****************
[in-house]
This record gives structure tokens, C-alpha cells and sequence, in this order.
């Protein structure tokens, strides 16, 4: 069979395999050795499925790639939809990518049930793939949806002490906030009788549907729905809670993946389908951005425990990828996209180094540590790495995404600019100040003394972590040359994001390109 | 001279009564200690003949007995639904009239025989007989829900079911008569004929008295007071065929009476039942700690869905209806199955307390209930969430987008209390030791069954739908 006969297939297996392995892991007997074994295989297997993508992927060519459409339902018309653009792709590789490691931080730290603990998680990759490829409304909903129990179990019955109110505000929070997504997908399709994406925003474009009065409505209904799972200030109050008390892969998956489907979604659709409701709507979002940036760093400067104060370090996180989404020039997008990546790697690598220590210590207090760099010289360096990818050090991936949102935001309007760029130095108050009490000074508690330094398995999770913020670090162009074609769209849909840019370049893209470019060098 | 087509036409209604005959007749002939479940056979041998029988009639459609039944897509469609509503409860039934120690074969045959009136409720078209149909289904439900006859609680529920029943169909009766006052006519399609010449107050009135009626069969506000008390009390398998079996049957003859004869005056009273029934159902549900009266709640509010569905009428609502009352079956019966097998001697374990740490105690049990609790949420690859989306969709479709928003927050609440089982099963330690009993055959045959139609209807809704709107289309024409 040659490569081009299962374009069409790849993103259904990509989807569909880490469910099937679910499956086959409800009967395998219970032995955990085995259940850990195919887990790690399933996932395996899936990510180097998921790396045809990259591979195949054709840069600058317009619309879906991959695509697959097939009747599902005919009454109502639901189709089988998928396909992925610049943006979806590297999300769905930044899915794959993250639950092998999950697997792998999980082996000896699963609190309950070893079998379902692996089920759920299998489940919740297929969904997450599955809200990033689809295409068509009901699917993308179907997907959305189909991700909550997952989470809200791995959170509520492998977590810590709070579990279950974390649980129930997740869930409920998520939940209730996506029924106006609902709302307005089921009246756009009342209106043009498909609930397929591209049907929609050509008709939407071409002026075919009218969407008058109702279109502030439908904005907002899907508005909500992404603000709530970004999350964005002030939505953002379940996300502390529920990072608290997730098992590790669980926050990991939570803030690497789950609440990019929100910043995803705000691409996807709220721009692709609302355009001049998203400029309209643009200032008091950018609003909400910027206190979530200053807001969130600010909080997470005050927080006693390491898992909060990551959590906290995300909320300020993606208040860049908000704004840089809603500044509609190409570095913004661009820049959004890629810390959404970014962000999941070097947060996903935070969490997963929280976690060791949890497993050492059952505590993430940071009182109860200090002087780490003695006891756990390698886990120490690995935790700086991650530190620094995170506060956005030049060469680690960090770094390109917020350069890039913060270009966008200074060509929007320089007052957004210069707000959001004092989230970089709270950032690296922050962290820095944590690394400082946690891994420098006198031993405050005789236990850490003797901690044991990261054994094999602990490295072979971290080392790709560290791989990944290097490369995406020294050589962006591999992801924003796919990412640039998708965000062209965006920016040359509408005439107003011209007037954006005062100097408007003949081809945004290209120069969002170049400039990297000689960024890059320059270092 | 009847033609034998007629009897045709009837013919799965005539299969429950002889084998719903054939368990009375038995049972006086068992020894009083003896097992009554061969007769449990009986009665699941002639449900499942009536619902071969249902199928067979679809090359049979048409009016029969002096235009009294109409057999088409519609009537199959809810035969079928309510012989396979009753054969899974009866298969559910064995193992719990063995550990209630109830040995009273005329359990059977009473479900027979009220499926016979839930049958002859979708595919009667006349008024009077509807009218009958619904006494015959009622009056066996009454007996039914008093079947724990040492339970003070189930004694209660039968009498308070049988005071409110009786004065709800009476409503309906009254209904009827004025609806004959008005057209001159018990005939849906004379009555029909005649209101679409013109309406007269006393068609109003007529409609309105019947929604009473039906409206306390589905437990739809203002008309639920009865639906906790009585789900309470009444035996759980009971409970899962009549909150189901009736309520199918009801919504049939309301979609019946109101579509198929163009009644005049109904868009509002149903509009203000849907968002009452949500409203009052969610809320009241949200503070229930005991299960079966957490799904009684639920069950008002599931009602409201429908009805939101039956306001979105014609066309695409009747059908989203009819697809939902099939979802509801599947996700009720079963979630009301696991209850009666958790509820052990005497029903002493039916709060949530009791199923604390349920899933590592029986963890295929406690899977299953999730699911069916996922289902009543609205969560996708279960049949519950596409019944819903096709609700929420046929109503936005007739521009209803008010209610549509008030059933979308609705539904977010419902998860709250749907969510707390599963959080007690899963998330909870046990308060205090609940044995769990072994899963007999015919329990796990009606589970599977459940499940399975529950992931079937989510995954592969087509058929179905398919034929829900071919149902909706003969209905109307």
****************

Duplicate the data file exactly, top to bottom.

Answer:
[in-house]
This record gives structure tokens, C-alpha cells and sequence, in this order.
């Protein structure tokens, strides 16, 4: 069979395999050795499925790639939809990518049930793939949806002490906030009788549907729905809670993946389908951005425990990828996209180094540590790495995404600019100040003394972590040359994001390109 | 001279009564200690003949007995639904009239025989007989829900079911008569004929008295007071065929009476039942700690869905209806199955307390209930969430987008209390030791069954739908 006969297939297996392995892991007997074994295989297997993508992927060519459409339902018309653009792709590789490691931080730290603990998680990759490829409304909903129990179990019955109110505000929070997504997908399709994406925003474009009065409505209904799972200030109050008390892969998956489907979604659709409701709507979002940036760093400067104060370090996180989404020039997008990546790697690598220590210590207090760099010289360096990818050090991936949102935001309007760029130095108050009490000074508690330094398995999770913020670090162009074609769209849909840019370049893209470019060098 | 087509036409209604005959007749002939479940056979041998029988009639459609039944897509469609509503409860039934120690074969045959009136409720078209149909289904439900006859609680529920029943169909009766006052006519399609010449107050009135009626069969506000008390009390398998079996049957003859004869005056009273029934159902549900009266709640509010569905009428609502009352079956019966097998001697374990740490105690049990609790949420690859989306969709479709928003927050609440089982099963330690009993055959045959139609209807809704709107289309024409 040659490569081009299962374009069409790849993103259904990509989807569909880490469910099937679910499956086959409800009967395998219970032995955990085995259940850990195919887990790690399933996932395996899936990510180097998921790396045809990259591979195949054709840069600058317009619309879906991959695509697959097939009747599902005919009454109502639901189709089988998928396909992925610049943006979806590297999300769905930044899915794959993250639950092998999950697997792998999980082996000896699963609190309950070893079998379902692996089920759920299998489940919740297929969904997450599955809200990033689809295409068509009901699917993308179907997907959305189909991700909550997952989470809200791995959170509520492998977590810590709070579990279950974390649980129930997740869930409920998520939940209730996506029924106006609902709302307005089921009246756009009342209106043009498909609930397929591209049907929609050509008709939407071409002026075919009218969407008058109702279109502030439908904005907002899907508005909500992404603000709530970004999350964005002030939505953002379940996300502390529920990072608290997730098992590790669980926050990991939570803030690497789950609440990019929100910043995803705000691409996807709220721009692709609302355009001049998203400029309209643009200032008091950018609003909400910027206190979530200053807001969130600010909080997470005050927080006693390491898992909060990551959590906290995300909320300020993606208040860049908000704004840089809603500044509609190409570095913004661009820049959004890629810390959404970014962000999941070097947060996903935070969490997963929280976690060791949890497993050492059952505590993430940071009182109860200090002087780490003695006891756990390698886990120490690995935790700086991650530190620094995170506060956005030049060469680690960090770094390109917020350069890039913060270009966008200074060509929007320089007052957004210069707000959001004092989230970089709270950032690296922050962290820095944590690394400082946690891994420098006198031993405050005789236990850490003797901690044991990261054994094999602990490295072979971290080392790709560290791989990944290097490369995406020294050589962006591999992801924003796919990412640039998708965000062209965006920016040359509408005439107003011209007037954006005062100097408007003949081809945004290209120069969002170049400039990297000689960024890059320059270092 | 009847033609034998007629009897045709009837013919799965005539299969429950002889084998719903054939368990009375038995049972006086068992020894009083003896097992009554061969007769449990009986009665699941002639449900499942009536619902071969249902199928067979679809090359049979048409009016029969002096235009009294109409057999088409519609009537199959809810035969079928309510012989396979009753054969899974009866298969559910064995193992719990063995550990209630109830040995009273005329359990059977009473479900027979009220499926016979839930049958002859979708595919009667006349008024009077509807009218009958619904006494015959009622009056066996009454007996039914008093079947724990040492339970003070189930004694209660039968009498308070049988005071409110009786004065709800009476409503309906009254209904009827004025609806004959008005057209001159018990005939849906004379009555029909005649209101679409013109309406007269006393068609109003007529409609309105019947929604009473039906409206306390589905437990739809203002008309639920009865639906906790009585789900309470009444035996759980009971409970899962009549909150189901009736309520199918009801919504049939309301979609019946109101579509198929163009009644005049109904868009509002149903509009203000849907968002009452949500409203009052969610809320009241949200503070229930005991299960079966957490799904009684639920069950008002599931009602409201429908009805939101039956306001979105014609066309695409009747059908989203009819697809939902099939979802509801599947996700009720079963979630009301696991209850009666958790509820052990005497029903002493039916709060949530009791199923604390349920899933590592029986963890295929406690899977299953999730699911069916996922289902009543609205969560996708279960049949519950596409019944819903096709609700929420046929109503936005007739521009209803008010209610549509008030059933979308609705539904977010419902998860709250749907969510707390599963959080007690899963998330909870046990308060205090609940044995769990072994899963007999015919329990796990009606589970599977459940499940399975529950992931079937989510995954592969087509058929179905398919034929829900071919149902909706003969209905109307």